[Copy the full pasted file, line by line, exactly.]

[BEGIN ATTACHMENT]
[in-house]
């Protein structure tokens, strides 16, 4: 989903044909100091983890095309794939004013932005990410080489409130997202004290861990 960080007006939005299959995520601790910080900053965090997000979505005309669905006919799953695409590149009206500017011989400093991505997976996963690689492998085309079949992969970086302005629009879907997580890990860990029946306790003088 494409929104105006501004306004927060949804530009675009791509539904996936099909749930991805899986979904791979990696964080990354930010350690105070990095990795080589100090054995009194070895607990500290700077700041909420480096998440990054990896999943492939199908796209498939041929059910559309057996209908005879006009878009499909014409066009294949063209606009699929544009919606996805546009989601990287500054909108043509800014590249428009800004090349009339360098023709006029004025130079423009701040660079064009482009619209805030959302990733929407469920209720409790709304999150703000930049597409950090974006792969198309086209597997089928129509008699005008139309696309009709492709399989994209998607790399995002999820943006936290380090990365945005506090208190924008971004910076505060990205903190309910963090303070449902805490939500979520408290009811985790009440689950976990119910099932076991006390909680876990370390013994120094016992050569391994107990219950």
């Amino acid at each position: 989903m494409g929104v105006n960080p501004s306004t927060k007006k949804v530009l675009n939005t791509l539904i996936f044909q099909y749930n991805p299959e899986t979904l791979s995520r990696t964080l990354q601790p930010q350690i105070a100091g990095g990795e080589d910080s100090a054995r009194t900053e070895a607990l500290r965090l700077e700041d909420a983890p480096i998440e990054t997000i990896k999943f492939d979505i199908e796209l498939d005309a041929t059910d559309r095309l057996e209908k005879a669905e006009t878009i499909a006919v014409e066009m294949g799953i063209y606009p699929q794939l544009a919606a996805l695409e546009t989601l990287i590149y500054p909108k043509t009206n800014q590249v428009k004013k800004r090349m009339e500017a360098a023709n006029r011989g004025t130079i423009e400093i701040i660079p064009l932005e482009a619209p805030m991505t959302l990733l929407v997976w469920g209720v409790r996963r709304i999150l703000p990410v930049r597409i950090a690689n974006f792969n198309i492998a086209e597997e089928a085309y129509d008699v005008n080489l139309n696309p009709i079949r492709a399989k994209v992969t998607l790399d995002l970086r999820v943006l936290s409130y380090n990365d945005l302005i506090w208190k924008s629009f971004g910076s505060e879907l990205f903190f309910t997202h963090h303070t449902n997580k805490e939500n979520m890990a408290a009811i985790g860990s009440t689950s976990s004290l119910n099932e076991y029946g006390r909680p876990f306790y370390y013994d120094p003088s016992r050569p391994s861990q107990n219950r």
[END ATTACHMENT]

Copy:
[in-house]
């Protein structure tokens, strides 16, 4: 989903044909100091983890095309794939004013932005990410080489409130997202004290861990 960080007006939005299959995520601790910080900053965090997000979505005309669905006919799953695409590149009206500017011989400093991505997976996963690689492998085309079949992969970086302005629009879907997580890990860990029946306790003088 494409929104105006501004306004927060949804530009675009791509539904996936099909749930991805899986979904791979990696964080990354930010350690105070990095990795080589100090054995009194070895607990500290700077700041909420480096998440990054990896999943492939199908796209498939041929059910559309057996209908005879006009878009499909014409066009294949063209606009699929544009919606996805546009989601990287500054909108043509800014590249428009800004090349009339360098023709006029004025130079423009701040660079064009482009619209805030959302990733929407469920209720409790709304999150703000930049597409950090974006792969198309086209597997089928129509008699005008139309696309009709492709399989994209998607790399995002999820943006936290380090990365945005506090208190924008971004910076505060990205903190309910963090303070449902805490939500979520408290009811985790009440689950976990119910099932076991006390909680876990370390013994120094016992050569391994107990219950």
């Amino acid at each position: 989903m494409g929104v105006n960080p501004s306004t927060k007006k949804v530009l675009n939005t791509l539904i996936f044909q099909y749930n991805p299959e899986t979904l791979s995520r990696t964080l990354q601790p930010q350690i105070a100091g990095g990795e080589d910080s100090a054995r009194t900053e070895a607990l500290r965090l700077e700041d909420a983890p480096i998440e990054t997000i990896k999943f492939d979505i199908e796209l498939d005309a041929t059910d559309r095309l057996e209908k005879a669905e006009t878009i499909a006919v014409e066009m294949g799953i063209y606009p699929q794939l544009a919606a996805l695409e546009t989601l990287i590149y500054p909108k043509t009206n800014q590249v428009k004013k800004r090349m009339e500017a360098a023709n006029r011989g004025t130079i423009e400093i701040i660079p064009l932005e482009a619209p805030m991505t959302l990733l929407v997976w469920g209720v409790r996963r709304i999150l703000p990410v930049r597409i950090a690689n974006f792969n198309i492998a086209e597997e089928a085309y129509d008699v005008n080489l139309n696309p009709i079949r492709a399989k994209v992969t998607l790399d995002l970086r999820v943006l936290s409130y380090n990365d945005l302005i506090w208190k924008s629009f971004g910076s505060e879907l990205f903190f309910t997202h963090h303070t449902n997580k805490e939500n979520m890990a408290a009811i985790g860990s009440t689950s976990s004290l119910n099932e076991y029946g006390r909680p876990f306790y370390y013994d120094p003088s016992r050569p391994s861990q107990n219950r």